Magazine cover design (2024)

Brilliant magazine cover designs are the result of first learning what ideas work, and then adding a twist. But a design that works on a newspaper supplement, customer magazine or subscription magazine cover, might not work on the newsstand – where hundreds of magazines compete for attention. So, get to grips with the basic jargon and rules, and follow through to the other pages for inspiration, ideas and tips.

Ingredients Use on front cover Masthead (title, logotype, logoor nameplate) The name of the magazine displayed in a specific typeface. This is the visual branding of the title and is often done in a specially designed typeface to be easily recognised and unique. The title or logotype – often these days called a masthead – is usually used on the contents page inside as well as the front cover, and as a logo for advertising and branding purposes. Titles for leading magazines are often designed by specialised typographers such as Dave Farey and Richard Dawson (Good Food, Maxim and Design Week) and Matthew Carter (Private Eye).

Note that the Cosmo title above overlays the cover image. Some magazines will put the image on top of the title, as with the 1916 Bystander. Rarely these days, the title lettering will be split or the whole title moved to allow space for an image.

Dateline Month and year of publication, often with the price. Note that a monthly magazine usually hits the news-stands the month before the cover date Main image In the case of this front cover there is a single image of the American model Shana Zadrick. The image is used in a classic way, the face is big enough to stand out on the news-stand, with the model making full eye-contact Model credit This says: 'Shana: So hot.' It is unusual for such a credit to appear on a magazine front cover, but it is done sometimes on fashion magazines. The photographer and model credit is usually on the contents page Cover lines From the 1950s, greater competition on the newsstands resulted in more cover lines. Today, some magazines print special covers for subscribers' copies that use few cover lines. Cosmopolitan magazine uses a lot of cover lines, which are distributed around the main image without detracting from it too much. A mistake often made with cover lines is that they run over an image that has a lot of colour changes, rendering the words difficult to read. This is a problem here with the red text on the hair on the left and the smaller yellow text against Shana's skin Main cover line This is very large – taking up almost a quarter of the magazine cover – and comes in three layers, each with a different colour. It promotes the use of naked male centrefolds, a feature of Cosmopolitan in the UK since its first issue. Note the main cover line is placed against the model's shoulder so it shows up clearly Left third Magazine cover design (1)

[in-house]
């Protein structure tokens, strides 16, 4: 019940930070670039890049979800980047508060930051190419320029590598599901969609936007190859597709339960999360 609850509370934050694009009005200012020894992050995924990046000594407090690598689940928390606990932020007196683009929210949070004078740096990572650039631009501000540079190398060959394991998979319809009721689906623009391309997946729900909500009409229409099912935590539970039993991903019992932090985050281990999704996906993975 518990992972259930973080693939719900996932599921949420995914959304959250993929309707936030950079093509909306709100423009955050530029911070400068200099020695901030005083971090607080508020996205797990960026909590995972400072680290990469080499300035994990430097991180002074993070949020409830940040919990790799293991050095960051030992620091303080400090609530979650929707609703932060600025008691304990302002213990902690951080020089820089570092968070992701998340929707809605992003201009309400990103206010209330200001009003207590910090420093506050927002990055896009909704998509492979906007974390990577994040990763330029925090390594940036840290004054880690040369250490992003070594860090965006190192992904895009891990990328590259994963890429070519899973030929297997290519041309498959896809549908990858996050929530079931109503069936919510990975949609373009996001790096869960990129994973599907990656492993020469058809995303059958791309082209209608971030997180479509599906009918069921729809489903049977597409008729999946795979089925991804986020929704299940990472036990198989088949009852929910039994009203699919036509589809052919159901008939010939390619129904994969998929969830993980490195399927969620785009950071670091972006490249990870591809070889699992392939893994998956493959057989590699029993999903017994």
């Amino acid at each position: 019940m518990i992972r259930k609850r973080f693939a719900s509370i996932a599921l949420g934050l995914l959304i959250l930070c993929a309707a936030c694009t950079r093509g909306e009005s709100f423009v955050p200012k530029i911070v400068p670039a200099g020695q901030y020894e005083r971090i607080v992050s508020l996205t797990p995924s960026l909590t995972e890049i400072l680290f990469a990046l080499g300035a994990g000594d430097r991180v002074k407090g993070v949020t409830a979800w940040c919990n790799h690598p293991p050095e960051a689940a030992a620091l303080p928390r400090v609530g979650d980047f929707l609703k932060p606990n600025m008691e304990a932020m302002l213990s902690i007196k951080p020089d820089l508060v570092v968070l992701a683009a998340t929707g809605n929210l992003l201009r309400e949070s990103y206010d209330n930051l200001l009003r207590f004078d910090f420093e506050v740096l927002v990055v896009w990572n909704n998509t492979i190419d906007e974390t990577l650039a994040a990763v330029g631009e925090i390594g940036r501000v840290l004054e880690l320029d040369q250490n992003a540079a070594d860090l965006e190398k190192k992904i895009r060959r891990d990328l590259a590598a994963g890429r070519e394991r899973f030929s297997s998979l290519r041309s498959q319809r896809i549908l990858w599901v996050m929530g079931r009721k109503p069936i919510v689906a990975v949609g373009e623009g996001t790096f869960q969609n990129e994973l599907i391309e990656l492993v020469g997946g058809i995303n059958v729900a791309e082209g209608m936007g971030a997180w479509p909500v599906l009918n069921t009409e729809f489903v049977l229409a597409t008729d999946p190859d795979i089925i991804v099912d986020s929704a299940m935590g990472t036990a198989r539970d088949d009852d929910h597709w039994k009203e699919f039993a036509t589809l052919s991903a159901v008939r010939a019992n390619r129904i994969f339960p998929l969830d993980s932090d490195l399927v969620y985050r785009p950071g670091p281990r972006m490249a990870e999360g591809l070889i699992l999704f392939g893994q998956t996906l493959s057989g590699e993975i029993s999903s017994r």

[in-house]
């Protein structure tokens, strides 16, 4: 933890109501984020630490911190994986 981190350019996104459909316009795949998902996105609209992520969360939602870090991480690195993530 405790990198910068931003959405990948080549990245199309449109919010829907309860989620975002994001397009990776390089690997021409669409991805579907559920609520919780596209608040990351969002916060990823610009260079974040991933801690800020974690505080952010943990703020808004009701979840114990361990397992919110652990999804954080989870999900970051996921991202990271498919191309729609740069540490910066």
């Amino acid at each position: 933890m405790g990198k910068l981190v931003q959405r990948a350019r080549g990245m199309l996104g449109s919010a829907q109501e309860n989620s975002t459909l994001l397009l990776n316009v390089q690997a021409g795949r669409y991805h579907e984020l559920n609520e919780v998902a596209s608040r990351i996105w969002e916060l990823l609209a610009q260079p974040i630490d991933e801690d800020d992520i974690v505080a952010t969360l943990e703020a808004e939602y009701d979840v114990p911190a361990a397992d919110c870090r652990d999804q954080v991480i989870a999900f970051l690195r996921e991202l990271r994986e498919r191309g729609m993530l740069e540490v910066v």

The left third of the cover is vital for sales in shops where the magazine is not shown full-frontage – as on these crammed shelves at a Zurich airport newsagent. The title must stand out among dozens of competitors. The start of the masthead is important here, as are short cover lines that are easy to read

Magazine cover design (2)

The top fifth of the cover – usually dominated by the masthead – may be the key part in supermarkets or bookshops, where magazines are displayed differently

Bar code Standard bar code used by retailers, displayed on UK magazines since 1988. Includes publication date and price. Postal-only subscriber covers can omit this Selling line Short, sharp description of the title's main marketing point (for Cosmopolitan: 'The world's No 1 magazine for young women') or perhaps setting out its editorial philosophy, such as FHM's 'funny, sexy, useful' Covers evolve over time They may be tweaked to exploit new printing techniques; switch from full face to a body shot; use illustration rather than photography; move the target readership age up or down; or simply to freshen things up. Take a look at four Girl covers for example; or three covers from Record Mirror. Compare the cover in the diagram at the top with Cosmo's first UK issue in 1972. What's changed and why? Pay attention to detail – does the cover image go in front of or behind the masthead? Why do you think Company's 2001 masthead is so similar to Cosmopolitan's? Special covers Many magazines try to stand out more when they launch, have an anniversary, want to promote a particular article, or have an advertiser who wants a split or gatefold cover. Tactics that have been used include metallic, fluorescent or other special inks, holograms, lenticular covers (which appear to move), embossing, scratch panels, and even diamond-like crystals. Some issues have come in plastic bags or cardboard boxes. And then there are cover gifts (which have the disadvantage of obscuring the cover) Notable covers The Magforum blog has a section on notable covers More cover ideas
  • women's magazines – see how the glossies do it
  • men's magazines – compare and contrast 150 covers
  • weekly magazines – approaches from the 20th century
  • teen magazines for inspiration
  • explore music magazines
  • 4 pages of magazine covers to surf through
Legal issues There have been many legal cases brought by publishers accusing each other of copying designs. A frequent charge is that one title is trying to 'pass itself off' as another. Among the battles have been:
  • The Financial Times tried to prevent London's Evening Standard printing its business pages on pink paper. It failed, with the judge saying readers were unlikely to confuse the broadsheet FT with the tabloid Standard.
  • Celeb weekly Hello! warning OK! not to copy its look.
  • Red and Real clashed over their title designs, with the latter giving way and redesigning its masthead. Compare Red and Real here.
However, many titles do imitate another's design or name and some sectors, such as the celebrity weeklies and home magazines end up with a similar look. Among the main design strategies are: